District energy, also called district heating or district cooling, can play an important part in improving energy efficiency and reducing carbon emissions. Combined heat and power (CHP) technology can act as a core component of a distributed energy scheme. In hot countries combined cooling, heat and power technology may be more advantageous.
Gas engines can be configured for cogeneration, providing electricity and heat that can be used for heating as part of a district heating scheme. Gas engines can also be configured for trigeneration, where, in addition to the benefits of CHP, cooling can be provided using absorption chillers for use in air conditioning or refrigeration systems.
District energy provides several valuable benefits including:
- Improved energy efficiency
- Reduced costs
- Enhanced environmental protection
- Fuel flexibility
- Ease of operation and maintenance
- Reliability and resilience of power supplies
- Comfort and convenience for consumers
Distributed energy relates to the provision of embedded generation facilities for the delivery of energy efficiency. Generators are located close to the area of use and are configured for CHP. Generation of electricity close to the end user helps to reduce losses associated with transmission. Heat from the combustion process can be captured as hot water and used for heating close to the source of generation. The overall fuel efficiency of distributed energy schemes using CHP engines can be in excess of 90%. The localised generation of power through a captive power plant can also help to improve resilience.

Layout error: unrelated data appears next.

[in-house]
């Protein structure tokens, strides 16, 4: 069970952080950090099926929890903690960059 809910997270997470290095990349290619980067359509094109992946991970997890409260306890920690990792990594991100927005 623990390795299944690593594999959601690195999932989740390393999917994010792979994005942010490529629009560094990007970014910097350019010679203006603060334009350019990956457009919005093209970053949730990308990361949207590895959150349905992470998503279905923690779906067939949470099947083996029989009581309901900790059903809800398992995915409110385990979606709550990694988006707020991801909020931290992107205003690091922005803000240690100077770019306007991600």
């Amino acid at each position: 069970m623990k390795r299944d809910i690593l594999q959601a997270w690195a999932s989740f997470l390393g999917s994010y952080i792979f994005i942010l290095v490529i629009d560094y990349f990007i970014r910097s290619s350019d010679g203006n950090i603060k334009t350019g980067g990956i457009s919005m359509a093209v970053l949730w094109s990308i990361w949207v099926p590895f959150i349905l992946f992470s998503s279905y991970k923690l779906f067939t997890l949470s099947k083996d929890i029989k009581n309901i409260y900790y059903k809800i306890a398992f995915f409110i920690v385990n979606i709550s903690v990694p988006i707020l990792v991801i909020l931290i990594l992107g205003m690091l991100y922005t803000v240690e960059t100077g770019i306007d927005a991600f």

To learn more about how district energy schemes can be supported by a gas engine for electricity, heating and/or cooling, please contact your local Clarke Energy office for more information.